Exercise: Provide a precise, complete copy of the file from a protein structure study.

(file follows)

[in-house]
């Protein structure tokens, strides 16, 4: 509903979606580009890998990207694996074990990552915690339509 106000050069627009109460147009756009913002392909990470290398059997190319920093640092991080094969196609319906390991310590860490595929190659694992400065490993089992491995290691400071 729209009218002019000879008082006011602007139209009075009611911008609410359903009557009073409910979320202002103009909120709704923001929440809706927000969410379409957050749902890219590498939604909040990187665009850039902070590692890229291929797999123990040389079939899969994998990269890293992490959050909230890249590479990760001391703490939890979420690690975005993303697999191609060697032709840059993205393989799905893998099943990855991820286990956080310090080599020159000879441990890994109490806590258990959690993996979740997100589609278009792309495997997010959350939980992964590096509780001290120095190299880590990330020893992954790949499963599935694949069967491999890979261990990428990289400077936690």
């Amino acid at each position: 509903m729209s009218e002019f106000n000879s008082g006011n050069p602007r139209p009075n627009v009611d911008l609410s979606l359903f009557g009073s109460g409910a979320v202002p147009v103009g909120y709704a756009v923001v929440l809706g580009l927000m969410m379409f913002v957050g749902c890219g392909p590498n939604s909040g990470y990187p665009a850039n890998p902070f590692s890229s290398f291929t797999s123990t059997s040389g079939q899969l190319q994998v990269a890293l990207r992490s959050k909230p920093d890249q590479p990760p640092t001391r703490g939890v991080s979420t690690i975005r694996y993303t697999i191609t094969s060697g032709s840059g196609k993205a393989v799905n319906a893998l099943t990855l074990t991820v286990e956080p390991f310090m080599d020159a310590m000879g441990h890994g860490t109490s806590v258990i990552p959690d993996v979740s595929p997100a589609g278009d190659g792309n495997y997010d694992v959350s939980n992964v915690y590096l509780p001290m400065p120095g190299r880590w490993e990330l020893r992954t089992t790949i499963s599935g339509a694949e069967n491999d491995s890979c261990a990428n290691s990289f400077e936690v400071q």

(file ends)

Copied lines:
[in-house]
């Protein structure tokens, strides 16, 4: 509903979606580009890998990207694996074990990552915690339509 106000050069627009109460147009756009913002392909990470290398059997190319920093640092991080094969196609319906390991310590860490595929190659694992400065490993089992491995290691400071 729209009218002019000879008082006011602007139209009075009611911008609410359903009557009073409910979320202002103009909120709704923001929440809706927000969410379409957050749902890219590498939604909040990187665009850039902070590692890229291929797999123990040389079939899969994998990269890293992490959050909230890249590479990760001391703490939890979420690690975005993303697999191609060697032709840059993205393989799905893998099943990855991820286990956080310090080599020159000879441990890994109490806590258990959690993996979740997100589609278009792309495997997010959350939980992964590096509780001290120095190299880590990330020893992954790949499963599935694949069967491999890979261990990428990289400077936690």
């Amino acid at each position: 509903m729209s009218e002019f106000n000879s008082g006011n050069p602007r139209p009075n627009v009611d911008l609410s979606l359903f009557g009073s109460g409910a979320v202002p147009v103009g909120y709704a756009v923001v929440l809706g580009l927000m969410m379409f913002v957050g749902c890219g392909p590498n939604s909040g990470y990187p665009a850039n890998p902070f590692s890229s290398f291929t797999s123990t059997s040389g079939q899969l190319q994998v990269a890293l990207r992490s959050k909230p920093d890249q590479p990760p640092t001391r703490g939890v991080s979420t690690i975005r694996y993303t697999i191609t094969s060697g032709s840059g196609k993205a393989v799905n319906a893998l099943t990855l074990t991820v286990e956080p390991f310090m080599d020159a310590m000879g441990h890994g860490t109490s806590v258990i990552p959690d993996v979740s595929p997100a589609g278009d190659g792309n495997y997010d694992v959350s939980n992964v915690y590096l509780p001290m400065p120095g190299r880590w490993e990330l020893r992954t089992t790949i499963s599935g339509a694949e069967n491999d491995s890979c261990a990428n290691s990289f400077e936690v400071q």